Car prices in Singapore are among the most expensive in the world. Despite this notoriety, it has not stopped the mounting number of million-dollar supercars zipping on the city-state’s roads. Whether it’s a Porsche, Maserati, Aston Martin, McLaren, Ferrari or Lamborghini, Singaporeans are willingly flashing the cash for the most powerful machines carmakers can produce.
Many owners of such precision engineering works are petrolheads keenly aware that their prized possessions are not designed for our congested city and suburban streets. Like pedigree racehorses, these need to be able to run at top speeds of up to 300kph now and then to keep their mechanical muscles in optimal condition.
So they head to Sepang, Selangor, to stretch the car’s legs on Malaysia’s Formula 1 racing circuit.
For some, however, this is not enough. When the speed bug hits hard, they entertain thoughts of pitting their skills in actual competition against the pros. Fortunately, many racing championship series, including those in Asia and Australasia, allow participants to choose the race they want to compete in without committing to an entire season.
It costs a minimum of 25,000 Euros (S$40,375) to participate in an entry-level GT4 racing series. This includes the use of a racing car, mechanics and hospitality. With motorsports competitions filling the calendar year in the Asia-Pacific, especially in Malaysia, China, Japan and South Korea, the opportunities to race are plentiful.
But how can a driver get the most out of a car at top speed and still steer it safely? Two accomplished racing drivers – Melvin Choo and Andrew Tang – offer tips.
Choo, 50, is the first Singaporean to race in the FIA World Touring Car Championship, competing in two rounds in 2008. He also took part in two seasons of the Japan Super GT in 2010 and 2011, and other major series in Asia over five years from 2007. Tang won the 2014 Toyota Racing Series title in New Zealand and the 2011 Asian Open Karting Championship. The 25-year-old was also a member of McLaren’s Young Driver Development Programme in July 2012.
At the very top of their list is preparing your car to operate safely in a very demanding environment. Just as important, if not more so, is your physical and mental fitness as a racing driver.
HOW TO GO RACING
The community of motor racing enthusiasts is growing in Singapore and Asia, says David Sonenscher, CEO of Kuala Lumpur-based Motorsport Asia. His company has been organising racing competitions in Asia since 1997, including Porsche Carrera Cup Asia and TCR Asia Championship, and an event for entry-level racing enthusiasts that was launched last year.
Called Porsche Sprint Challenge Asia, it is the perfect fit for supercar owners who feel they have outgrown track days and want something more. “You can drive a car all day long on track days, but this is only one level of excitement and entertainment,” says Sonenscher. “Competing is another notch up and until you have done this, it is hard to understand the difference.”
Although there are no racing academies in Singapore and Malaysia, he says there are racing instructors who can help prepare drivers keen on taking up motor racing. Sonenscher adds that major carmakers also conduct performance driving courses and this can help enthusiasts make the step up to handle even faster cars.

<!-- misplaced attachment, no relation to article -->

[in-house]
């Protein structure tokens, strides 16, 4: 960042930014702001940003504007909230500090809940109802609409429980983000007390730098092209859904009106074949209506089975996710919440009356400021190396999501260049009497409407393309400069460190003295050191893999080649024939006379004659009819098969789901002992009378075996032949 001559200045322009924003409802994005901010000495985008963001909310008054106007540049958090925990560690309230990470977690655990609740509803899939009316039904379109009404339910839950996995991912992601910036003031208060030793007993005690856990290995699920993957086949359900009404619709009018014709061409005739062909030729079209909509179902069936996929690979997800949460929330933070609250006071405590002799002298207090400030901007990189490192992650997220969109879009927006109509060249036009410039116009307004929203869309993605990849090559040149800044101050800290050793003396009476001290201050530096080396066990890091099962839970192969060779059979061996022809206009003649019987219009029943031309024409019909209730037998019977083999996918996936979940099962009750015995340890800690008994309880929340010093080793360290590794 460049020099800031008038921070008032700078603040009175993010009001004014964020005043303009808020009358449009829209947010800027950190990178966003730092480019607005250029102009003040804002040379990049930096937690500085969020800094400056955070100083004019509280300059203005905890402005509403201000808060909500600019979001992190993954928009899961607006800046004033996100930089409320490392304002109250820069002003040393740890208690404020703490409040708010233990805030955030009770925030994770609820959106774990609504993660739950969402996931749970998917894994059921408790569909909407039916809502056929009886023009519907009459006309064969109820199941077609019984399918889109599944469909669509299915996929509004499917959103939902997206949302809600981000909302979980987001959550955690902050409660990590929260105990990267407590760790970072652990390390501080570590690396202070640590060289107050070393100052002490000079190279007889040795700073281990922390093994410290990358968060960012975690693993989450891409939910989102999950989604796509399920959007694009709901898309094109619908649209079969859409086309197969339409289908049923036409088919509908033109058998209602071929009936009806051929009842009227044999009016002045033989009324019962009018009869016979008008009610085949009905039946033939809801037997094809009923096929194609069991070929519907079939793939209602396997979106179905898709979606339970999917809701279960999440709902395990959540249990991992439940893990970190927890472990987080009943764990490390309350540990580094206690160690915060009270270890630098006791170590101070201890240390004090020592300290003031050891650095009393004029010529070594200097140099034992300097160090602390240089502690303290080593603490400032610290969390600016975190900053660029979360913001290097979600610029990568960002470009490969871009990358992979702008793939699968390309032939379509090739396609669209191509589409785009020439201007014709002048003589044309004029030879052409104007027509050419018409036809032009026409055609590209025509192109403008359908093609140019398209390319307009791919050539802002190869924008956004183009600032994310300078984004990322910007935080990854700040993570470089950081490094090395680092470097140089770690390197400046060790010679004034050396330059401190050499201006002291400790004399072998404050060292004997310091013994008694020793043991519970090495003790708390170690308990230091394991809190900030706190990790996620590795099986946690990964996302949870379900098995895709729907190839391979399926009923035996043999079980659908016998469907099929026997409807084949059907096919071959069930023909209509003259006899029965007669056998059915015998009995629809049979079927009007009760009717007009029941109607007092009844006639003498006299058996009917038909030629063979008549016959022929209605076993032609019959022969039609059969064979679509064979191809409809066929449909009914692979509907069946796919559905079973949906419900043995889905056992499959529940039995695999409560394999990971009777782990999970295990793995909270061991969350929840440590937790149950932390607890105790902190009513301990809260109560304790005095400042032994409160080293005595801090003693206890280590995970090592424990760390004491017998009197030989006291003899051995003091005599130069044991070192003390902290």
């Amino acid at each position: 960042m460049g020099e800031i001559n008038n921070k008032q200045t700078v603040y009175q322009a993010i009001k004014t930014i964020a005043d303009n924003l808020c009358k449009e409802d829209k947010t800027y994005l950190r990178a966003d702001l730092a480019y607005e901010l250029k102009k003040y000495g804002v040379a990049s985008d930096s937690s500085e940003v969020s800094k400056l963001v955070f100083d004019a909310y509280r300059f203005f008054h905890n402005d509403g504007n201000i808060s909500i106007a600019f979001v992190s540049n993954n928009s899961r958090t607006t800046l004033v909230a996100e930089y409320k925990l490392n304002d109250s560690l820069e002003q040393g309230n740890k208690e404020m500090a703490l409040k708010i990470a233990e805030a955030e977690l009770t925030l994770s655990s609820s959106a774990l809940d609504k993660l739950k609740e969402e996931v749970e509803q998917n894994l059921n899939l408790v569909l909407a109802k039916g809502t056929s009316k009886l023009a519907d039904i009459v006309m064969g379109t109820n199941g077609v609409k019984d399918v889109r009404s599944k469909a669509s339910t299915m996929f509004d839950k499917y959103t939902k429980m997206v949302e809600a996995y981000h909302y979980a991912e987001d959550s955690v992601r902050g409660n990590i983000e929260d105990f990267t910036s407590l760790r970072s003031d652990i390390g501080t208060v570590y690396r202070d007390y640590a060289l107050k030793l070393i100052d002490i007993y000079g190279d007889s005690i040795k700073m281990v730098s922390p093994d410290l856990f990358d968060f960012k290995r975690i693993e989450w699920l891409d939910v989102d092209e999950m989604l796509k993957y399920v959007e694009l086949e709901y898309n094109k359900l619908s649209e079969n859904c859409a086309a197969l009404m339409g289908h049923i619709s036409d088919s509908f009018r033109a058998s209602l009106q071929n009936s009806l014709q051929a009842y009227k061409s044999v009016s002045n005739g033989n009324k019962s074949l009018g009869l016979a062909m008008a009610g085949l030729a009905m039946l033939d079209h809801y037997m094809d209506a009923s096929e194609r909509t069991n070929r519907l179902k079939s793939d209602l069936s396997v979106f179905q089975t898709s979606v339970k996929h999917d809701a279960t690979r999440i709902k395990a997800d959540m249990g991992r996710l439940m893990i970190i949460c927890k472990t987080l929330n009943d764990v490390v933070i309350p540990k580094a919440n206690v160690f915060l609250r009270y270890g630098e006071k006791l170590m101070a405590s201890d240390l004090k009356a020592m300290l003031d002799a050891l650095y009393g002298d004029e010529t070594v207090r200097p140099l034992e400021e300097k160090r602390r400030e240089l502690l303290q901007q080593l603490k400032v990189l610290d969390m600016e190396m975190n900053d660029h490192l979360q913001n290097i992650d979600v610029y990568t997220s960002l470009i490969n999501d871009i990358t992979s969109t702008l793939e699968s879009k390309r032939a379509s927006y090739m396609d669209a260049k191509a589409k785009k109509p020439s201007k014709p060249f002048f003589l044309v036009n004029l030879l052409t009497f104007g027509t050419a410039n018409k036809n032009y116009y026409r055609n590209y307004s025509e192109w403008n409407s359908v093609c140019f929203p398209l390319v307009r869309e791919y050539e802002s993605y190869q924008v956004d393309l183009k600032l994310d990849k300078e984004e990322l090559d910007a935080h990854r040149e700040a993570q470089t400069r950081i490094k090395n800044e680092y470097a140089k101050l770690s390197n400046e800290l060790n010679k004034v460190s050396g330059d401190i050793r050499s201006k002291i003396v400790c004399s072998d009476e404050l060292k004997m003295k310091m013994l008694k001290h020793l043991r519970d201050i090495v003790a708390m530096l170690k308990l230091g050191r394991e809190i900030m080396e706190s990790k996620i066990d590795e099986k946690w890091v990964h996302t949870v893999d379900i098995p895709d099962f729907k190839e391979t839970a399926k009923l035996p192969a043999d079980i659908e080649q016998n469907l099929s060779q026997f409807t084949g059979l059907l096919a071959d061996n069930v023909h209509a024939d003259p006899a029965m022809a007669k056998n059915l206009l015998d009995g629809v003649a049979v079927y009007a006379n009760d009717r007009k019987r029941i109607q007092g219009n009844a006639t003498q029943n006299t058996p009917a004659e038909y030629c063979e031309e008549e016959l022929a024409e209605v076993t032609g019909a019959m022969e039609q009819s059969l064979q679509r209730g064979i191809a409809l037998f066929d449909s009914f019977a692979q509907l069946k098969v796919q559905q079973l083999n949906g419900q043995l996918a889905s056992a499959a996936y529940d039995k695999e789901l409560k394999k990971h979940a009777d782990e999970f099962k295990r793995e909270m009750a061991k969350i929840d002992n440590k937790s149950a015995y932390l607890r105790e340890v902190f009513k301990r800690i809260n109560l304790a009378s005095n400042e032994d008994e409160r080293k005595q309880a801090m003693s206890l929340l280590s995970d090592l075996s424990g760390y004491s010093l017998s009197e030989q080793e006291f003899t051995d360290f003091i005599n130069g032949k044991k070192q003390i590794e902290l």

“In line with our sprint challenge, my company is looking to put into place a programme early next year that we can market to people interested in motor racing. We know there is this necessity, and we have been discussing this project for a while already.”
Once novices are ready to go racing, the next step is to get a motorsport licence from a national governing body such as Motor Sports Singapore.
ENGAGING FIRST GEAR
Throwing a novice racer in at the deep end is not a dictum in motor racing. It is dangerous and likely to end as a short-lived adventure. Learn to walk first, says Choo, before making any attempt to run.
Although career drivers usually start with kart racing at a very young age, this does not preclude adults in their 30s and 40s from taking up motor racing in powerful cars. Dutchman Robert Doornbos, who competed in Formula 1 with Minardi and Red Bull in 2005 and 2006, is one such driver without a karting background.
“If someone wants to become a race car driver, I’d take him around a racetrack in a manual road car to build his confidence first,” says Choo. “The technique of driving does not change whether you are in a regular car, a supercar or a race car. It’s about building someone’s confidence to brake to the limit at high speeds, to negotiate corners and to overtake in a 1.3-litre car before he does the same things in a more powerful car.”
Choo explains that people who enter a race without learning the basics of driving to the limit will be overwhelmed, lose confidence and make mistakes because their cars are too fast. He says this takes the fun out of motorsports.
PRIMING THE BODY
Motor racing is physically demanding as the human body is subjected to extreme G-forces for extended periods. In Singapore and Malaysia’s humid conditions, a driver typically loses up to 4kg of body mass during a two-hour race. If unfit, it can affect his concentration and turn him into a potential danger on the track. A physically fit driver, on the other hand, will have the confidence to race to the limit.
Both Tang and Choo run and put in hours of gym work to stay in tip-top condition. “I also usually stay off alcohol the night before a race or even for a week,” says Tang. “I also make an effort to sleep well for a minimum of three nights, and at least eight hours each night. If I don’t, it will be difficult to recover after a gruelling race. As it will be hot in the car, hydration is important, too. I usually consume energy drinks and tons of water.”
Eating well, especially carbohydrates, to store enough energy in the body is also key. Days before a race, Choo stays away from oily foods and loads up on salads and whole meats. Then he goes on an energybased liquid diet on race days. Tang’s choice is pasta and rice.
SETTING UP THE CAR